Standing with (New Year’s) Resolution

In Ravenna, Italy, there is a building that was built to house baptisms – a baptistery. It was built in the early sixth century, and it features a luminescent mosaic, made of thousands of small glass tiles in its ceiling. At first look, it’s an illustration of the baptism of Jesus. Jesus stands in the water in the center of the scene. To his left John the Baptist stands on the river bank in the act of baptizing. He’s recognizable by his animal skin robe. Above Jesus, a dove descends. And on the other side, an older man sits and watches it all happen.

Yet, there are a few things in this image that are out of step with the story as it is presented in the Biblical text, things that are inventions of the artist, made for the purpose of making a statement.

We will start with the white-bearded figure on the left. At first blush, we might assume that this is the first person of the Trinity but that interpretation is problematic. In the Biblical account, the first person of the Trinity – God the Father – is present only as a voice from the heavens. What’s more, the first person of the Trinity is almost never depicted in the art of this era. The first person of the Trinity was regarded as unseeable and therefore unpicturable. Then, as we look closer, we see that behind the seated figure, an amphora or jug of water is pouring out water. It is the water that pools around Jesus and becomes the water for Jesus’ baptism. Finally, the figure is carrying in his right hand a flowering reed and he’s crowned with red crab claws! These objects signal to us that this is a personification of the Jordan River in the tradition of the pre-Christian Greek river gods. What is a pre-Christian Greek deity doing in a presentation of Jesus’ baptism? I think he’s a geographic label identifying the location (and factuality) of this event.

But the odd image choices don’t stop there. Jesus himself is pictured not as a bearded man in his 30s but as an unshaven and unclothed youth. The people of Jesus’ day would never have removed their clothing for such a public event as a baptism in the Jordan, but it was typical in the sixth century that candidates for baptism would be completely unclothed. Further, John is carrying a curved bishop’s staff and he’s laying hands on Jesus, just as the bishop would have done as the baptismal candidate came from the water. (Women would have been baptized by a deaconess and both men and women would have been clothed in white baptismal robes before being presented to the bishop, so the artist is conflating the events to help us see that the figure of John is presenting the role of the bishop.) That leaves Jesus to be the representation of the one being baptized.

This luminescent mosaic, which would have sparkled with the light of oil lamps, functions as a mystical mirror for the one being baptized. The mosaic is saying to the newly baptized: “See yourself in this.”

The way Jesus is presented, just standing there, recalls Matthews’s account in which a curious exchange occurs between Jesus and John the Baptist. John tries to thwart Jesus’ request for baptism, but Jesus responds with an enigmatic statement. “Let it be so now, for it is proper for us in this way to fulfill all righteousness.”  We can start to understand Jesus’ statement by recognizing that in his baptism, he is joining in humanity’s need for repentance before God, but I think there’s more. Jesus’ baptism marks the beginning of his public ministry. For the next three years, he will go about teaching and healing. His being and behavior will be the presence of the rule and reign of God. We all know how the story is going to end and so does Jesus. It will end in Jerusalem on a cross.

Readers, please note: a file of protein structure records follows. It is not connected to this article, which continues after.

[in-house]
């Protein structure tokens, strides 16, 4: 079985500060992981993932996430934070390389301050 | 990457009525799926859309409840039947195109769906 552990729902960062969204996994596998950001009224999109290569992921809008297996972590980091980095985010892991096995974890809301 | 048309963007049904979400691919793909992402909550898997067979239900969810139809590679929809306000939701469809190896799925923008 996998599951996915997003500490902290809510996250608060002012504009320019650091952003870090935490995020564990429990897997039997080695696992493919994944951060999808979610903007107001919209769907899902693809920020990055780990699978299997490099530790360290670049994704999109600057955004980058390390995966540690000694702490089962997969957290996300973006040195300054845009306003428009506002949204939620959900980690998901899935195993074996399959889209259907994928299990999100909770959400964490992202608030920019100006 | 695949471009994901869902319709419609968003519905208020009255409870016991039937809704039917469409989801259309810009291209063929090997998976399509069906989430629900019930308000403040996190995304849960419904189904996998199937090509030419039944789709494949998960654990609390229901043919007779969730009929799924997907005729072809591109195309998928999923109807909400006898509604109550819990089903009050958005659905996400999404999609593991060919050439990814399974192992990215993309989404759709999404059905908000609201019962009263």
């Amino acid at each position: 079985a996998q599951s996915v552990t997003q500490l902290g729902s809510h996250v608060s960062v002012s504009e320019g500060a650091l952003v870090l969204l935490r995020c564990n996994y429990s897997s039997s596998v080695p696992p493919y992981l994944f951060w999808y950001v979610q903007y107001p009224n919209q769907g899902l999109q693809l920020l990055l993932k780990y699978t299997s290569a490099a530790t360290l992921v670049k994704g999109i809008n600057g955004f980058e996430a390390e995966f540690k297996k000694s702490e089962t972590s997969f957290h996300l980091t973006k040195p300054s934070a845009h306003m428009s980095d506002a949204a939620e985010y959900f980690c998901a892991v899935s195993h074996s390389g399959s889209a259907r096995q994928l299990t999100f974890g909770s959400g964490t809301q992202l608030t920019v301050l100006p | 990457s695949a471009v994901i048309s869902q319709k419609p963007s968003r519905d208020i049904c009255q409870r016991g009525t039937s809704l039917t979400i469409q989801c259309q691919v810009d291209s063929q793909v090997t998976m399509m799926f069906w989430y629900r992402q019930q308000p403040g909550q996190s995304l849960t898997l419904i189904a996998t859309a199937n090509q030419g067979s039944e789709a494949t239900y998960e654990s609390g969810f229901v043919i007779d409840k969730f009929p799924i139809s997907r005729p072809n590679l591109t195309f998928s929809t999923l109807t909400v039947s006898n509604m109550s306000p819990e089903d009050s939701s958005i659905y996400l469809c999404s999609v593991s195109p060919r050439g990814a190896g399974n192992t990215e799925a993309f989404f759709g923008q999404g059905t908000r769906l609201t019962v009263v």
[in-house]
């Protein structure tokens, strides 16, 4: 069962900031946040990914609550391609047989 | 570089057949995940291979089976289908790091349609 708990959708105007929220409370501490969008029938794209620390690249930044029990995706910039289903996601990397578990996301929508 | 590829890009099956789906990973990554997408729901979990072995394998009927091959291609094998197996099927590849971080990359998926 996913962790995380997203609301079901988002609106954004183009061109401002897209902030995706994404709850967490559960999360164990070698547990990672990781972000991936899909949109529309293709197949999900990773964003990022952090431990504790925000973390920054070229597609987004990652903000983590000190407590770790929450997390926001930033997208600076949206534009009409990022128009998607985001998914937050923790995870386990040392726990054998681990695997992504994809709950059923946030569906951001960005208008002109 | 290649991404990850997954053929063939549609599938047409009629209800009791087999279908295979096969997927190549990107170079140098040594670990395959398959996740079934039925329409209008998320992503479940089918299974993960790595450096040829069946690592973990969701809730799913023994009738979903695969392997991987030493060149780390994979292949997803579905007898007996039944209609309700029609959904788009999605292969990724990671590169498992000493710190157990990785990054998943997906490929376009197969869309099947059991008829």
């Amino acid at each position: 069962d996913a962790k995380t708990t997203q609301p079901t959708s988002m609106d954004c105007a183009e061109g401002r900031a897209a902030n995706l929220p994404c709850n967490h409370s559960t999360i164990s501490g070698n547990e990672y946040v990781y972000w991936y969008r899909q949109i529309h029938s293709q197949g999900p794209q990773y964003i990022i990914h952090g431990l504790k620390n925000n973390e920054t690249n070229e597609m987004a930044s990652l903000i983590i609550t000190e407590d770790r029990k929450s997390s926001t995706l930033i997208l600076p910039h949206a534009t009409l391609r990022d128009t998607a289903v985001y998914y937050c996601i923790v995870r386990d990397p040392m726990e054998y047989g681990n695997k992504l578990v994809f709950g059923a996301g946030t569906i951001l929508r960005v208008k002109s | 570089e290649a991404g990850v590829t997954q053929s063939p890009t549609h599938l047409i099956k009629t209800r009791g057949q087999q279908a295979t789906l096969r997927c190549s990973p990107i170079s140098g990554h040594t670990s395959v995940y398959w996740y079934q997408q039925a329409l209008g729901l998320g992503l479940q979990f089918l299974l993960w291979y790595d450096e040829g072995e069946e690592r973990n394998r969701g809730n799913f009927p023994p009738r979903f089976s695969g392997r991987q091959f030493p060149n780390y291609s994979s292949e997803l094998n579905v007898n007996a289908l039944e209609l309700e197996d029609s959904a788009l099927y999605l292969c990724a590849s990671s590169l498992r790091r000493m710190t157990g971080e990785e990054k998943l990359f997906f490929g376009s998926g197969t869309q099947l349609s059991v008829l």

I think it’s best to understand Jesus saying, “Let’s get on with the work that I came to do. Let’s do this whole thing.” His baptism already anticipates his crucifixion and as he rises from the waters with the blessing of the Father and the presence of the Spirit, he is already anticipating his resurrection. So he speaks to John, not with hesitation or anxiety, but with a calm resolution that neither minimizes the struggle nor faints before it.  He knows how things will go. He already has experience. This also, the baptistery in Ravenna seeks to mirror to those who look at it. 

If you’ve been baptized, I invite you to join in this looking that recognizes this image as a sort of mirror. You are united with Christ in his death and in his resurrection. Jesus stands resolutely in this image, echoing the resolute tone that he displays in the gospel according to Matthew. You who are baptized can also stand with resolution at the beginning of this new year confident, not that your plans will go exactly as you plan them but confident that this mirror is true and that you are bound to the death, and resurrection of Jesus. May this provide you with a resolution that will really last. 

If you haven’t been baptized and would like to be, please talk with Pastor Kate or me; we’d be honored to help you prepare for such a great gift. 

Blessings to all as we begin the semester.

Pr. Jim

Jan. 11, 2023

Rev. James A. Wetzstein serves as university pastor at the Chapel of the Resurrection at Valparaiso University and takes turns writing weekly devotions with University Pastor Rev. Katherine Museus Dabay.